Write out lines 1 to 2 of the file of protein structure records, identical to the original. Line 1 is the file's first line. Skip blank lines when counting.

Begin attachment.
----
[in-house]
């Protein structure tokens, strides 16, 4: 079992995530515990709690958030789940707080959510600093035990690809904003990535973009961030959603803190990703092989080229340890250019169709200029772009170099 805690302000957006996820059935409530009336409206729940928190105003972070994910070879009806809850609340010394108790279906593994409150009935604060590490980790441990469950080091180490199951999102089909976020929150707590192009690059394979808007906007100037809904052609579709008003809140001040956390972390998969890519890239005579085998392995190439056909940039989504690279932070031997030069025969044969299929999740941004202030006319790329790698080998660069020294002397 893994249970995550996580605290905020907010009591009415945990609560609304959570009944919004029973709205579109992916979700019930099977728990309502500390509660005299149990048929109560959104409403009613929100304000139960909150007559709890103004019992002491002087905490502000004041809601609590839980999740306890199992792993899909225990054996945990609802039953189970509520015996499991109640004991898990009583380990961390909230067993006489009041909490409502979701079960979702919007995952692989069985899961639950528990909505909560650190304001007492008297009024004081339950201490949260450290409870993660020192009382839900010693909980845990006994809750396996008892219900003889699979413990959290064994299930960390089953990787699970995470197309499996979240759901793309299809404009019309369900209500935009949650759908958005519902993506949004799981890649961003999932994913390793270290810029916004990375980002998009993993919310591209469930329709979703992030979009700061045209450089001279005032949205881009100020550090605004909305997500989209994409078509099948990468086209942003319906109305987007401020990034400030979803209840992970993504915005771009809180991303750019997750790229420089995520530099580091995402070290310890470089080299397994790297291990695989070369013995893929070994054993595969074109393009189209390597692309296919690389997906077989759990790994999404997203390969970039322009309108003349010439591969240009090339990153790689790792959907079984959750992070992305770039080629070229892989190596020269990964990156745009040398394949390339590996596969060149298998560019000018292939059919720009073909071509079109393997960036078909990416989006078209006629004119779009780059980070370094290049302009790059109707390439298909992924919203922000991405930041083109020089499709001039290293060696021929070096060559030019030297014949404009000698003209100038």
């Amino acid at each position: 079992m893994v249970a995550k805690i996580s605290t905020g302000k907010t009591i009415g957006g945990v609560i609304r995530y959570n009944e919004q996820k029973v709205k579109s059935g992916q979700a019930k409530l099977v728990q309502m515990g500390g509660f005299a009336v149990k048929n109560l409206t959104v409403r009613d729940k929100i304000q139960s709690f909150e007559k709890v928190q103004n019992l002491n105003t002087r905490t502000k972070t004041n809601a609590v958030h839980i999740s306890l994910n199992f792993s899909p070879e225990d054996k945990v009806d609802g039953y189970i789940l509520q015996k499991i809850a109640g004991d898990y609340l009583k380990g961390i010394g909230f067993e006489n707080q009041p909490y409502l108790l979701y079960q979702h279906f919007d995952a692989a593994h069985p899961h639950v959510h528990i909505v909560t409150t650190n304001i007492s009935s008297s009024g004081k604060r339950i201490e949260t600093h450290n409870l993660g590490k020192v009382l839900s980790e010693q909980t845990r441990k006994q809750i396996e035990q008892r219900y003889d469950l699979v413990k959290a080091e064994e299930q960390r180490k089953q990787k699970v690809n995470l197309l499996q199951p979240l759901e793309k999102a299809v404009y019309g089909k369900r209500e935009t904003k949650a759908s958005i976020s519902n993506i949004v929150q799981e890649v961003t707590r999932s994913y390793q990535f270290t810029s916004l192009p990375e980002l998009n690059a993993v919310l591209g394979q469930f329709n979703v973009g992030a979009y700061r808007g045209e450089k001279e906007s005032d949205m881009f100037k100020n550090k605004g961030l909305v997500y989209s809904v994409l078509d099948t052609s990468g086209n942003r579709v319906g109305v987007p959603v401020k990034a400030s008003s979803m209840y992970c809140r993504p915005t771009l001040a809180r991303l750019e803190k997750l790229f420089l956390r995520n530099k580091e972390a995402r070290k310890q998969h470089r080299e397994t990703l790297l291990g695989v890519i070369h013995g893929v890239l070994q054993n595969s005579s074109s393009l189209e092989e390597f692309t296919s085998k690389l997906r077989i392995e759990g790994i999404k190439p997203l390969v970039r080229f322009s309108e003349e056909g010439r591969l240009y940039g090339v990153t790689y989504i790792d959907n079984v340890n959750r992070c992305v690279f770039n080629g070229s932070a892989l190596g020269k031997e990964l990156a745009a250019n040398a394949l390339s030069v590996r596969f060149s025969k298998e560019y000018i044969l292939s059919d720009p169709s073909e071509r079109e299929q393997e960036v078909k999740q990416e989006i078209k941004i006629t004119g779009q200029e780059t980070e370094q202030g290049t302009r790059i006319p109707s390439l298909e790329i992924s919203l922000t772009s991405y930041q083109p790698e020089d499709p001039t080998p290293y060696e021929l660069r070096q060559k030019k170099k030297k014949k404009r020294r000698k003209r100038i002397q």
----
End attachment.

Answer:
[in-house]
């Protein structure tokens, strides 16, 4: 079992995530515990709690958030789940707080959510600093035990690809904003990535973009961030959603803190990703092989080229340890250019169709200029772009170099 805690302000957006996820059935409530009336409206729940928190105003972070994910070879009806809850609340010394108790279906593994409150009935604060590490980790441990469950080091180490199951999102089909976020929150707590192009690059394979808007906007100037809904052609579709008003809140001040956390972390998969890519890239005579085998392995190439056909940039989504690279932070031997030069025969044969299929999740941004202030006319790329790698080998660069020294002397 893994249970995550996580605290905020907010009591009415945990609560609304959570009944919004029973709205579109992916979700019930099977728990309502500390509660005299149990048929109560959104409403009613929100304000139960909150007559709890103004019992002491002087905490502000004041809601609590839980999740306890199992792993899909225990054996945990609802039953189970509520015996499991109640004991898990009583380990961390909230067993006489009041909490409502979701079960979702919007995952692989069985899961639950528990909505909560650190304001007492008297009024004081339950201490949260450290409870993660020192009382839900010693909980845990006994809750396996008892219900003889699979413990959290064994299930960390089953990787699970995470197309499996979240759901793309299809404009019309369900209500935009949650759908958005519902993506949004799981890649961003999932994913390793270290810029916004990375980002998009993993919310591209469930329709979703992030979009700061045209450089001279005032949205881009100020550090605004909305997500989209994409078509099948990468086209942003319906109305987007401020990034400030979803209840992970993504915005771009809180991303750019997750790229420089995520530099580091995402070290310890470089080299397994790297291990695989070369013995893929070994054993595969074109393009189209390597692309296919690389997906077989759990790994999404997203390969970039322009309108003349010439591969240009090339990153790689790792959907079984959750992070992305770039080629070229892989190596020269990964990156745009040398394949390339590996596969060149298998560019000018292939059919720009073909071509079109393997960036078909990416989006078209006629004119779009780059980070370094290049302009790059109707390439298909992924919203922000991405930041083109020089499709001039290293060696021929070096060559030019030297014949404009000698003209100038």